Storm Alex’s impact was massive, devastating homes and cemeteries, with torrential rains that destroyed several bridges and more than 50 km of roads. The towns and villages of the Tinée, Vésubie and Roya valleys were cut off from the world, sometimes left without running water or electricity.
When the first alerts began to reach the base of Helicoptères de France (HDF) in Carros, Florence Mayere, a flight assistant and sales executive for the company, thought that the floods would be like many others that had affected the valley in the past. “Nobody had predicted the scale of Alex,” Mayere said. At this HDF base, where an Airbus-built H125 is usually flown for aerial work, the fleet was quickly increased to four aircraft that operated at full capacity.
A highway in the sky
Other rotorcraft immediately joined them. In the first few days, more than 30 helicopters were operating in the valleys. With the support of the French armed forces, the region’s prefecture immediately established an extremely effective organisation: all take-off clearances required approval, and permanent radio contact was introduced to give priority to the most urgent missions.
“We managed material damage: roads, electricity and water. It was a great example of collaboration,” Mayere explained. “With so many helicopters in the sky and a unique configuration with many electric power lines, we needed really effective rules. It was like a highway: permanent radio contact, ascending and descending on the left…,” Mayere remembers.
15,000 households without power
Power cuts deprived many households of heating and hot water, creating a dangerous situation as overnight temperatures already had fallen to zero degrees. With several roads closed or blocked, electrical provider Enedis relied on STH – the helicopter operations services division of the French electricity carrier network (RTE) – to transport emergency teams and heavy equipment to villages without electricity.
For Philippe Anfosso and his team at RTE, responsible for the maintenance and upkeep of power lines in the Var and Alpes-Maritimes regions, there was nothing ordinary about this mission. “I’ve been flying over these valleys for more than 30 years as part of my job, and I live in the countryside. Emotionally, it felt like an apocalypse, as we know people who live in the valley. I even have colleagues who lost their homes,” he added.
The most urgent need was to assess the extent of the damage, deal with alarms from transformers in the Roya valley and monitor the electrical network connected to hydroelectric plants that had been buried.
An “impossible mission” if not for helicopters
“No high-voltage network had been impacted, because all lines are installed up high in our valleys,” Anfosso said. “As a result, we were able to focus on electrical substations to find out if it was possible to keep the lines going.”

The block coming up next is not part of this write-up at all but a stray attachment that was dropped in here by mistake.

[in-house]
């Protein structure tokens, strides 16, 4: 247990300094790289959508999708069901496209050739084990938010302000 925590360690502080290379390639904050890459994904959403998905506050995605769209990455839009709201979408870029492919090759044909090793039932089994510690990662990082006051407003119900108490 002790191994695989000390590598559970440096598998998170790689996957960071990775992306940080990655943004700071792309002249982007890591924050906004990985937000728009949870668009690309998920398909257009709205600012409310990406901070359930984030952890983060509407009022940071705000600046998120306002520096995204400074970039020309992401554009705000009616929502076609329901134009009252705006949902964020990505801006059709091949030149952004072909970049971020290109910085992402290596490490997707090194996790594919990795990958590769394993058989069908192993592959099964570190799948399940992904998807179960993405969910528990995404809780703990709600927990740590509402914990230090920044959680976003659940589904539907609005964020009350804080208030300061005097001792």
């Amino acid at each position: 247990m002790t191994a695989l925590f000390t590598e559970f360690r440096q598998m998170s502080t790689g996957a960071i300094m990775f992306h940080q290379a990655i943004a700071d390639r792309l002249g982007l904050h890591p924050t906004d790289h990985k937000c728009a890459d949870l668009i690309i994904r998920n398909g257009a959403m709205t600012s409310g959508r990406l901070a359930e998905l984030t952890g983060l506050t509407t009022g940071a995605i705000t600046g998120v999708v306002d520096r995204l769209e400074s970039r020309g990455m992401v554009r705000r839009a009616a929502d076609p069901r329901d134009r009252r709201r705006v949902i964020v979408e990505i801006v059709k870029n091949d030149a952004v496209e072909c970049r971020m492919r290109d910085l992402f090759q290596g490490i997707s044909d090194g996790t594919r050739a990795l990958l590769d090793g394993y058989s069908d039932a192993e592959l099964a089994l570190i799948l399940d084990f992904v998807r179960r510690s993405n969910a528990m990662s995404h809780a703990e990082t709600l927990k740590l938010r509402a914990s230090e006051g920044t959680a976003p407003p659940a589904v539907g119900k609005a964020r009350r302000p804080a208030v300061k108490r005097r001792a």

For the surveillance of electrical cables, teams used the H125. “We inspected close to 350 km of cables, most of which are inaccessible on foot. It’s basically an impossible mission without a helicopter. On foot, it would have involved a distance of around 1,200 km., and we’d still be inspecting these lines many months later.”
RTE set about helping Enedis by transporting generators and other essential equipment for repairs. A week later, 97% of the people affected by the storm once again had electricity in their homes. For several weeks, RTE continued these helicopter missions to monitor high-voltage installations.
The only connection with the outside world
Roads and railways were cut off, isolating thousands of inhabitants who were unaware of what was happening in the neighbouring valley. “When we flew over the valley for the first time the Saturday after the storms, it looked like a war zone. It was as if the road had been bombed; in some places there was no road left,” explained Antoine Albin, a coordinator at NGE Foundations for the French SNCF railway system. “It’s scary when you know the valley and what it used to look like.”
Albin and his team currently are securing the Conti-Vintimille line. In inaccessible areas where machines and equipment are delivered by HDF helicopters, they are working non-stop to restore rail traffic as quickly as possible. “Here, rail access hasn’t been as badly hit as road access, so it’s important to sustain it to open up the villages above the valley as soon as possible,” he states.
“In this emergency situation, the helicopter is an essential tool, to ensure the safety of personnel when moving loads, and because of its flexibility, which allows us to go wherever we need quickly. There is a price, of course, but all things considered, the helicopter offers maximum guarantees for safety and technical performance.”
Tende Hospital, which was forced to accept some patients from Saint-Lazare Hospital when it was rendered unusable after Alex hit, also was isolated.
“Medicine, oxygen, gas, heating fuel, food…everything had to be brought in by air,” explained Xavier Coye de Brunelis, pilot and coordinator, who was responsible for regulating helicopter resources for the CHU (University Hospital Centre) in Tende. “Under ordinary circumstances, the H125 can carry 15 tonnes of freight in less than one week, including a tonne of oxygen, 12,000 litres of fuel, medicine, masks, food, etc. We operate around 20 rotations per week that enable the hospital to continue treating its patients.”
RTE Airtelis normally uses the AS350/H125 for construction and maintaining high-voltage power network